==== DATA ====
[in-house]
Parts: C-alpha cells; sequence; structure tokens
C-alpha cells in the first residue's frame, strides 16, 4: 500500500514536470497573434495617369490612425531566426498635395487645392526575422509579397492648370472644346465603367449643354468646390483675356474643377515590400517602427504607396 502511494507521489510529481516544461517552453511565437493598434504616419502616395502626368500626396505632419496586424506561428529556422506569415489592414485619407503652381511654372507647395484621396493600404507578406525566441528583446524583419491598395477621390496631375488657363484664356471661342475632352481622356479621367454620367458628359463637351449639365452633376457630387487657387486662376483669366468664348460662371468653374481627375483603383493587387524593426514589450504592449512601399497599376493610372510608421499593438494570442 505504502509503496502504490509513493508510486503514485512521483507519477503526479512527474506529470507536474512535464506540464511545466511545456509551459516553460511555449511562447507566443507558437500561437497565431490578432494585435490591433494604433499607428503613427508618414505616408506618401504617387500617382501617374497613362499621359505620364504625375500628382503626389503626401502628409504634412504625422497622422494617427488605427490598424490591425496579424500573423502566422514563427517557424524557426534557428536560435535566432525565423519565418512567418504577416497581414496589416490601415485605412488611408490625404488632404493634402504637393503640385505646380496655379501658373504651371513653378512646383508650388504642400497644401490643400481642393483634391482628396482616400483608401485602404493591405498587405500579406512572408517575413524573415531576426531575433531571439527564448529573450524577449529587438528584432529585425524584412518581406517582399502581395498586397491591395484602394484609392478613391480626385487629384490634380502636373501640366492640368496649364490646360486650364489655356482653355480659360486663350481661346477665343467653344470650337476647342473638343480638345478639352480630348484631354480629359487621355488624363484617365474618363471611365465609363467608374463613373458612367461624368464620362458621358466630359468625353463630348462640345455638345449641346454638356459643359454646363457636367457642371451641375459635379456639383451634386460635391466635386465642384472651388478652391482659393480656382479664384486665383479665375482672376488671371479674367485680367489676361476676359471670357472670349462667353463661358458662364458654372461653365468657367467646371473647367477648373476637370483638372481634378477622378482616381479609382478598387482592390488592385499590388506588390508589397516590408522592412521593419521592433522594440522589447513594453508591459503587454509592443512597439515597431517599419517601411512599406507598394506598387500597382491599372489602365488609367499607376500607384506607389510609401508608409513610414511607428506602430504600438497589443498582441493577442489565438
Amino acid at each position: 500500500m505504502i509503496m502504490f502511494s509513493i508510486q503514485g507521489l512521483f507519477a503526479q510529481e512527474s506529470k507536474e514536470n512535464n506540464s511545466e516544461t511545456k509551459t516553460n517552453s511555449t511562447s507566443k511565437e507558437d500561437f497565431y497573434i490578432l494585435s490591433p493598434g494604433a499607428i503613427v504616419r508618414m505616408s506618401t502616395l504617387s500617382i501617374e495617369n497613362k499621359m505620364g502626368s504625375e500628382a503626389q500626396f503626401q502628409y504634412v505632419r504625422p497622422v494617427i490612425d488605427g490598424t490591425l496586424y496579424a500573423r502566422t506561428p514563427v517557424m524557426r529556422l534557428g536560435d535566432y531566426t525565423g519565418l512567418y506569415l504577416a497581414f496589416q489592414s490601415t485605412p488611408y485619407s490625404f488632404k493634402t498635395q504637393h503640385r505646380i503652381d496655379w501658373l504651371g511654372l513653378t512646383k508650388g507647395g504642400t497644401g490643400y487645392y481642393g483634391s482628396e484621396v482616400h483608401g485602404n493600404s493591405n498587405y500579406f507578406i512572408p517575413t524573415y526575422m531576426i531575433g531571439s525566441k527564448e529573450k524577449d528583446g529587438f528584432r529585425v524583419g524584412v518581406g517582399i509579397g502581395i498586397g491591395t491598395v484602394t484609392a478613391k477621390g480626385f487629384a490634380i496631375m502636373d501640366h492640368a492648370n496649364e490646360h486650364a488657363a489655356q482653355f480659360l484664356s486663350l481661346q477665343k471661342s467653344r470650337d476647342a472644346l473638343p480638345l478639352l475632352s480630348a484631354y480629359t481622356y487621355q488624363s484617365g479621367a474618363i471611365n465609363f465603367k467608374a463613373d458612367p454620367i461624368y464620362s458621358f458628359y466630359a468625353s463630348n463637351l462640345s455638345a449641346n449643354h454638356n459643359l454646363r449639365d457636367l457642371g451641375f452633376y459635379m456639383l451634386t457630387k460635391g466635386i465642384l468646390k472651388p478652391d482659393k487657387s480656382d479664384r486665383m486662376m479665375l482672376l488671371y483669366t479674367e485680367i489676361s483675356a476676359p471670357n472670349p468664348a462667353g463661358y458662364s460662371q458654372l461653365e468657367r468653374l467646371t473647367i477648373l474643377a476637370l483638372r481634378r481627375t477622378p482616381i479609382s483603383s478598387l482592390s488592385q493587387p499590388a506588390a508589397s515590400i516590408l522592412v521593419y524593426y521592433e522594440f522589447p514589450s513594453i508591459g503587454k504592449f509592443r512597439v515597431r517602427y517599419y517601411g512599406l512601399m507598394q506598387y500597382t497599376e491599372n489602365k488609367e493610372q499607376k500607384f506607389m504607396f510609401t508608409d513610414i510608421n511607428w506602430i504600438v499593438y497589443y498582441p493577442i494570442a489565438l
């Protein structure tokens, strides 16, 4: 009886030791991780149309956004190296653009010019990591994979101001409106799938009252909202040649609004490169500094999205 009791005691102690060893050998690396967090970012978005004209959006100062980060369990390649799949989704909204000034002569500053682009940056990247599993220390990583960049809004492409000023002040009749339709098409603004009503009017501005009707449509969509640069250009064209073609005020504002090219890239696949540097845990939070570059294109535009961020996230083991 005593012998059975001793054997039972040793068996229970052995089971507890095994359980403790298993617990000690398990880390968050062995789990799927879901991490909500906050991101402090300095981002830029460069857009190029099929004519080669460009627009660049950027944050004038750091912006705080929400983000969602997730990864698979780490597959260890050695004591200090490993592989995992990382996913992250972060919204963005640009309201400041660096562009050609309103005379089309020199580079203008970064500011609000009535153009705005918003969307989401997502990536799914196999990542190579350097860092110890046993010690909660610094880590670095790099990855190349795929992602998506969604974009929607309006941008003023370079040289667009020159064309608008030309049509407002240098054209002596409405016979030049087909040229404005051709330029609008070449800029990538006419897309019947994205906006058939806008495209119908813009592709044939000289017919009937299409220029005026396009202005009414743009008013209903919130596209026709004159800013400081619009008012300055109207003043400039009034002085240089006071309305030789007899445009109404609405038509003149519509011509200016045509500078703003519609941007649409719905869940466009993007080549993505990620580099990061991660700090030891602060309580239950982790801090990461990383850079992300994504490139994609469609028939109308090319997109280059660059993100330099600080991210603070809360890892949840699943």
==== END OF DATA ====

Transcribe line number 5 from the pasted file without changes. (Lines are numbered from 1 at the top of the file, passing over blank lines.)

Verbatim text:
């Protein structure tokens, strides 16, 4: 009886030791991780149309956004190296653009010019990591994979101001409106799938009252909202040649609004490169500094999205 009791005691102690060893050998690396967090970012978005004209959006100062980060369990390649799949989704909204000034002569500053682009940056990247599993220390990583960049809004492409000023002040009749339709098409603004009503009017501005009707449509969509640069250009064209073609005020504002090219890239696949540097845990939070570059294109535009961020996230083991 005593012998059975001793054997039972040793068996229970052995089971507890095994359980403790298993617990000690398990880390968050062995789990799927879901991490909500906050991101402090300095981002830029460069857009190029099929004519080669460009627009660049950027944050004038750091912006705080929400983000969602997730990864698979780490597959260890050695004591200090490993592989995992990382996913992250972060919204963005640009309201400041660096562009050609309103005379089309020199580079203008970064500011609000009535153009705005918003969307989401997502990536799914196999990542190579350097860092110890046993010690909660610094880590670095790099990855190349795929992602998506969604974009929607309006941008003023370079040289667009020159064309608008030309049509407002240098054209002596409405016979030049087909040229404005051709330029609008070449800029990538006419897309019947994205906006058939806008495209119908813009592709044939000289017919009937299409220029005026396009202005009414743009008013209903919130596209026709004159800013400081619009008012300055109207003043400039009034002085240089006071309305030789007899445009109404609405038509003149519509011509200016045509500078703003519609941007649409719905869940466009993007080549993505990620580099990061991660700090030891602060309580239950982790801090990461990383850079992300994504490139994609469609028939109308090319997109280059660059993100330099600080991210603070809360890892949840699943």